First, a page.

The claim was so huge it could not be ignored.
We had to taste this steak — and not just because of our strong belief that steak should be its own food group. Specific dishes aside, Estela is packing some serious up-and-coming chef power.
Ask your Brooklyn foodies, or your farm-to-table-slow-food-movement snobs who Estela’s head chef, Ignacio Mattos is, and they’ll tell you all about how he was wine director at Westchester’s, Blue Hill at Stone Barns (a restaurant favoured by the Obamas). They’ll also probably mention that Mattos did five years of hard cooking time at Il Buco.
Most importantly, he’s known for bringing his own brand of what the New York Times’ restaurant critic Pete Wells called a “deep, surrealist weirdness” to Isa, a Brooklyn Italian restaurant known for serving dishes that shocked your eyes and inspired your taste buds — things like fried sardine skeleton, or panna cotta served with honey harvested from beehives on Isa’s rooftop garden.
You can taste that oddness on the menu at Estela, and it’s completely perfect.
We got there for dinner around 8:30 pm on a Friday, and it was packed. Charlie Rose was seated at a table in the center of the warm dining room and the bar crowded with drinkers. Estela, after all, is owned by Mark Connell, the same man who owns the dive bar below the restaurant (Botannica). His vision for Estela was an upscale wine bar, and it has that kind of friendly energy.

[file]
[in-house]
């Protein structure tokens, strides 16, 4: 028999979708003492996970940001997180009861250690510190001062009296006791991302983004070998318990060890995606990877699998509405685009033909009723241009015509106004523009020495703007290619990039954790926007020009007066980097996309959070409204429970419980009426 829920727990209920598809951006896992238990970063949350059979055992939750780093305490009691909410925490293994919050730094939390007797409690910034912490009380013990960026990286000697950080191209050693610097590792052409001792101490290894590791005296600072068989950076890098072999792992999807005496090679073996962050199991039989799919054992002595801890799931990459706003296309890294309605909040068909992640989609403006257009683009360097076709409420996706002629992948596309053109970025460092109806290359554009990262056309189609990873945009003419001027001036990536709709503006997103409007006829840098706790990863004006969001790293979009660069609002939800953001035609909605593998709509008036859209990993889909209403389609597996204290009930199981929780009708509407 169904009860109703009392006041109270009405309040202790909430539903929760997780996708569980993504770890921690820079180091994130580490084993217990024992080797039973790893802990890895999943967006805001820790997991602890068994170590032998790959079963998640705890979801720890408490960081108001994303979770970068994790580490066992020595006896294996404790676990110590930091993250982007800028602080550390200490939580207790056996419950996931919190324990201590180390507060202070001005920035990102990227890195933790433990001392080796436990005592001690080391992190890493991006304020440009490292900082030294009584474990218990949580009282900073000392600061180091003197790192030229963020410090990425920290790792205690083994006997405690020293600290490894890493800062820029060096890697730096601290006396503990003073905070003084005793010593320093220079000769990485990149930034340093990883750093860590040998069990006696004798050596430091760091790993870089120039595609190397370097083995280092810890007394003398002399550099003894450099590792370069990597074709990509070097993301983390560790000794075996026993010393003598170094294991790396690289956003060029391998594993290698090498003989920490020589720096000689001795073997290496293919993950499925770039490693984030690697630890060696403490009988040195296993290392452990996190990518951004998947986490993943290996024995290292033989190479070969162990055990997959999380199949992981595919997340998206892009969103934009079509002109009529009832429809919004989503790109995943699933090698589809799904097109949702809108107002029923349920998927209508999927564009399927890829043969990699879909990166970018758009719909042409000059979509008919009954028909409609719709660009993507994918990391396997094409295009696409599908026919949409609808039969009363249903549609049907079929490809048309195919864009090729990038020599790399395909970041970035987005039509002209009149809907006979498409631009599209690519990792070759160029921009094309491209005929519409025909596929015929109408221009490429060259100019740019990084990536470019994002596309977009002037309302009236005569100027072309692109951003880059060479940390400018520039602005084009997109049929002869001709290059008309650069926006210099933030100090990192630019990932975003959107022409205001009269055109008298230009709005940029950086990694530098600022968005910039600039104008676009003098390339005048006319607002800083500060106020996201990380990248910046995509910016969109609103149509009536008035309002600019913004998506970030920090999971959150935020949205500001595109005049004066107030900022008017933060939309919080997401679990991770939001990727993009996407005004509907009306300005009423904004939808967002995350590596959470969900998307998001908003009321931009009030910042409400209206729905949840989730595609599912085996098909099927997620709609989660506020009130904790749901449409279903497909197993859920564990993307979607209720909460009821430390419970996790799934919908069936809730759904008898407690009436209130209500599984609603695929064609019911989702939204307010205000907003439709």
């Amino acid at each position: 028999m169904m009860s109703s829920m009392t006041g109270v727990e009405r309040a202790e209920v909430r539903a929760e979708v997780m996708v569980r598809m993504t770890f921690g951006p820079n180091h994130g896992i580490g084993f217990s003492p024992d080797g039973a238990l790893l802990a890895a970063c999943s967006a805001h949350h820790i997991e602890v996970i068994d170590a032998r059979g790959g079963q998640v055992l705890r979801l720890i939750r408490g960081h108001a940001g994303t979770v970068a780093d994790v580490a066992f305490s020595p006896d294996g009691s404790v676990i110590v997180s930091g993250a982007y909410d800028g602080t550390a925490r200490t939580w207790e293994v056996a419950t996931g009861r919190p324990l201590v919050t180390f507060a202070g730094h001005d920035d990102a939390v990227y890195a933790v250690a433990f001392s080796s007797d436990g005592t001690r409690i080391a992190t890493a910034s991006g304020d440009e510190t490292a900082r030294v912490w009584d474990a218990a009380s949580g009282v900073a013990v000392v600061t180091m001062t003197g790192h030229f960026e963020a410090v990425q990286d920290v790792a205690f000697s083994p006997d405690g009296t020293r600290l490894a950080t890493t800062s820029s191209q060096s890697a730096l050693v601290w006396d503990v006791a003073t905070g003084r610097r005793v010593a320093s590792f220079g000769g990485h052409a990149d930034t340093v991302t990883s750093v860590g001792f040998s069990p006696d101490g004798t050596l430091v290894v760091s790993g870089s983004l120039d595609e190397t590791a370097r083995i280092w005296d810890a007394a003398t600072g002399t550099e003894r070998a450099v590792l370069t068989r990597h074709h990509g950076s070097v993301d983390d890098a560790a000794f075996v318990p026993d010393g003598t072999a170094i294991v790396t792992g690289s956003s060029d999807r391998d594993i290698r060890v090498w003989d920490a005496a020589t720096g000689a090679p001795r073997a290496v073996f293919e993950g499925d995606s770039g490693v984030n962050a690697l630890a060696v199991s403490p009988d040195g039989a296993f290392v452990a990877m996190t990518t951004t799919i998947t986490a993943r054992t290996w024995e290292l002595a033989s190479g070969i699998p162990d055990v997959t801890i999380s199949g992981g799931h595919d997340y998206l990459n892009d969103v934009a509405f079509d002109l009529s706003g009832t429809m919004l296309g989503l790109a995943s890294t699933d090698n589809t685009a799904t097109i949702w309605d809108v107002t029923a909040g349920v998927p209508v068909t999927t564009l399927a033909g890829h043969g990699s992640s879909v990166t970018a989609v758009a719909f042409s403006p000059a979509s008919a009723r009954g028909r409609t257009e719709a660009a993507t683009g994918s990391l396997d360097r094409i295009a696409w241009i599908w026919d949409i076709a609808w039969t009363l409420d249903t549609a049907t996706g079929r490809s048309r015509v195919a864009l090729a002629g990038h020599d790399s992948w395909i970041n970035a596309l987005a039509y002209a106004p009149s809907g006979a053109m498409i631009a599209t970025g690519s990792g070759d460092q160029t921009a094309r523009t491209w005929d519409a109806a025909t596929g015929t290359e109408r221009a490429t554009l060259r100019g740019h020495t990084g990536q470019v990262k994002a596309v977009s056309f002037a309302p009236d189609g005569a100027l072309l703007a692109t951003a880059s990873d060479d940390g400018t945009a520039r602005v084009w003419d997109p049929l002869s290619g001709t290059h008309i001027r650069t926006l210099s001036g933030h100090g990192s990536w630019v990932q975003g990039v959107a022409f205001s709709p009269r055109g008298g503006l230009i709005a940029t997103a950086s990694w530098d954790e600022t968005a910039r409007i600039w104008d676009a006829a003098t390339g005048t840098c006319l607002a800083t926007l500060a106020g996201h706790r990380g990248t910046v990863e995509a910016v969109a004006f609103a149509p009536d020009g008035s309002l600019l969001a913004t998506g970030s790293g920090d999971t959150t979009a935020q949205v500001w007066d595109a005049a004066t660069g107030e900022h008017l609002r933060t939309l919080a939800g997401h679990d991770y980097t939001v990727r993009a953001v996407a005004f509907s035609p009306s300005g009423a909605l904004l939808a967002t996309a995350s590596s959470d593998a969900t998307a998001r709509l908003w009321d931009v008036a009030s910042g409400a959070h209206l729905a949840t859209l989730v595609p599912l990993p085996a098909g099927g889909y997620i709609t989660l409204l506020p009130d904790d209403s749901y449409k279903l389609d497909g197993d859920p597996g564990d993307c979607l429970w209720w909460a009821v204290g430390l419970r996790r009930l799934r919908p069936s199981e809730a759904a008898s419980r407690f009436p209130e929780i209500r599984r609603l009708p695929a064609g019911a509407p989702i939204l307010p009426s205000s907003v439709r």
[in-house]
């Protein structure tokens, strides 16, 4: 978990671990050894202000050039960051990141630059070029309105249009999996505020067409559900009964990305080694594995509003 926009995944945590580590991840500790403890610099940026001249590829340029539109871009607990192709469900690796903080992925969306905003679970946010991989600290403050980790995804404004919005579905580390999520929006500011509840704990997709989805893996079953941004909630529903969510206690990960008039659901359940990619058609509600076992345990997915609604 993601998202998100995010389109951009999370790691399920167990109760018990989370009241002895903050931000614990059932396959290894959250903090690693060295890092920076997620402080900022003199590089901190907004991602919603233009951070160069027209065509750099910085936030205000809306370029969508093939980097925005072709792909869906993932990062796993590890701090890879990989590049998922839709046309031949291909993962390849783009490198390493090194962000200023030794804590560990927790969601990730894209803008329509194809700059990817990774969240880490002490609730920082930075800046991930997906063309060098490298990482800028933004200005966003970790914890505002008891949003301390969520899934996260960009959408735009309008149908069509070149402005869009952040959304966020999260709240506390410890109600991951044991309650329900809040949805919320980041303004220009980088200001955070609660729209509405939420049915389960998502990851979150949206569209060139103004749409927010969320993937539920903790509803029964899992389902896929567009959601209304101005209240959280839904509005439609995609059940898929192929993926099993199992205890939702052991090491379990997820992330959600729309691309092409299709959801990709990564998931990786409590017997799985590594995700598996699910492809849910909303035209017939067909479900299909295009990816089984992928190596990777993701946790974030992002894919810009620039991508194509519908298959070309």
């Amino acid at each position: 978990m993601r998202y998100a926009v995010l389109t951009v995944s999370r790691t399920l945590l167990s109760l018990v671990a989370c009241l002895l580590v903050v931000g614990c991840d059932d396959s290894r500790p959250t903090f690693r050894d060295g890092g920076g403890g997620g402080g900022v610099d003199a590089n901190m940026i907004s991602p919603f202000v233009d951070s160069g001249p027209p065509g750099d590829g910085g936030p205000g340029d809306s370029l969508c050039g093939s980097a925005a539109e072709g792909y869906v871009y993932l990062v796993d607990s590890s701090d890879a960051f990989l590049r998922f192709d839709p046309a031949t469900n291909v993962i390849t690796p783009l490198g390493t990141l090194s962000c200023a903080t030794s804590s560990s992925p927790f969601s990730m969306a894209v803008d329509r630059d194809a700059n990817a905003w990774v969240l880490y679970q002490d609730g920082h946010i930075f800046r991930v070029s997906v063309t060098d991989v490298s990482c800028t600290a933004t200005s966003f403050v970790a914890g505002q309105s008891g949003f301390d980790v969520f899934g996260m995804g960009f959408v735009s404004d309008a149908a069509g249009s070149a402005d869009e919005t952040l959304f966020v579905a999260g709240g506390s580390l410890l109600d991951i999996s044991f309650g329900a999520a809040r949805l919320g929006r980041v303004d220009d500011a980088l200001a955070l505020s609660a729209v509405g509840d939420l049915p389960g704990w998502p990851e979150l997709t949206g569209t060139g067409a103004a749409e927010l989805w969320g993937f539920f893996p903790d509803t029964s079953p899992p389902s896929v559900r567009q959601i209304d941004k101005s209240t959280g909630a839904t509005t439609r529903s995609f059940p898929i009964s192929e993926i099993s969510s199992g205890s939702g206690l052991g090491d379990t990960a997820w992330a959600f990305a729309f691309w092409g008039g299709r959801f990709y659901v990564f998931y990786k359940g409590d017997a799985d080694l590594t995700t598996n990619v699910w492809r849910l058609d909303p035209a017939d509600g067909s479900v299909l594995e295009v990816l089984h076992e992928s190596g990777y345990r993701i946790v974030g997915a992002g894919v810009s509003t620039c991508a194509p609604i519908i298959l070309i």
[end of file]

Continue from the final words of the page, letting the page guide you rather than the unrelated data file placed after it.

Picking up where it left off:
So if you go there, be sure to drink the wine and go for a few small plates before your steak. We tried the calamari à la plancha with charred onion and romesco, the quail with fig, bread, and white beans, and the mussels escabeche on toast.
Try all of that. Mattos has an awesome way of making everything taste new. Estela’s menu screams Mediterranean fare but close your eyes and you might not place it. Consider this a massive compliment. Surprises are not necessarily common for people that really love food.
Steak lovers don’t go for surprises either, for that matter. The general rules of steak purists are as follows — the steak should be a high quality cut, seasoned with salt and pepper only, and then put on a grill until it’s cooked medium rare. At that point, you have a glass of red wine and go to heaven.
Not at Estela. The steak has a sauce, and you will love this sauce. The steak is cooked with leaks, eggplants, and anchovies, and you will love them too. These are not your steak-lovers traditional rich, buttery sides (Think: creamed spinach or mashed potatoes). But that’s fine, you won’t even miss them.
The eggplant has an acidic and charred flavour that perfectly compliments the two pieces of rib-eye sitting on your plate and melting in your mouth. The saltiness of the sardines only makes the velvetiness of the steak more prominent.
Basically, Richman nailed it. The purists may scoff at anchovies on a steak, but they shouldn’t. This is magic.